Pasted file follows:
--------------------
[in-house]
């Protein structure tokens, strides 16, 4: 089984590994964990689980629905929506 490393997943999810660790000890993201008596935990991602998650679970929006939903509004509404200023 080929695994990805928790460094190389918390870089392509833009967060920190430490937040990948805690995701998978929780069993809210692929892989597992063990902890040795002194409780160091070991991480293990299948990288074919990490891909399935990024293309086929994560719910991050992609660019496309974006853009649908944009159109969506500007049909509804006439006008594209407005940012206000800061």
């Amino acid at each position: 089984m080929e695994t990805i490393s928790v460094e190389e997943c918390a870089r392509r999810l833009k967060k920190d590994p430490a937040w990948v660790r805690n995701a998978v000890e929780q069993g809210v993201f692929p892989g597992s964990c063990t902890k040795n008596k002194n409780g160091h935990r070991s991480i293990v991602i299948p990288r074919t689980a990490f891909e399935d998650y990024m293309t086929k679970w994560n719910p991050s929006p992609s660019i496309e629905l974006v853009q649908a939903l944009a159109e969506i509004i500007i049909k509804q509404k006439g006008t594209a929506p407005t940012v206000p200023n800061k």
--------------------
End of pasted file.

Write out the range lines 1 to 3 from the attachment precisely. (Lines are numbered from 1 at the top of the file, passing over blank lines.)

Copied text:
[in-house]
């Protein structure tokens, strides 16, 4: 089984590994964990689980629905929506 490393997943999810660790000890993201008596935990991602998650679970929006939903509004509404200023 080929695994990805928790460094190389918390870089392509833009967060920190430490937040990948805690995701998978929780069993809210692929892989597992063990902890040795002194409780160091070991991480293990299948990288074919990490891909399935990024293309086929994560719910991050992609660019496309974006853009649908944009159109969506500007049909509804006439006008594209407005940012206000800061």
């Amino acid at each position: 089984m080929e695994t990805i490393s928790v460094e190389e997943c918390a870089r392509r999810l833009k967060k920190d590994p430490a937040w990948v660790r805690n995701a998978v000890e929780q069993g809210v993201f692929p892989g597992s964990c063990t902890k040795n008596k002194n409780g160091h935990r070991s991480i293990v991602i299948p990288r074919t689980a990490f891909e399935d998650y990024m293309t086929k679970w994560n719910p991050s929006p992609s660019i496309e629905l974006v853009q649908a939903l944009a159109e969506i509004i500007i049909k509804q509404k006439g006008t594209a929506p407005t940012v206000p200023n800061k």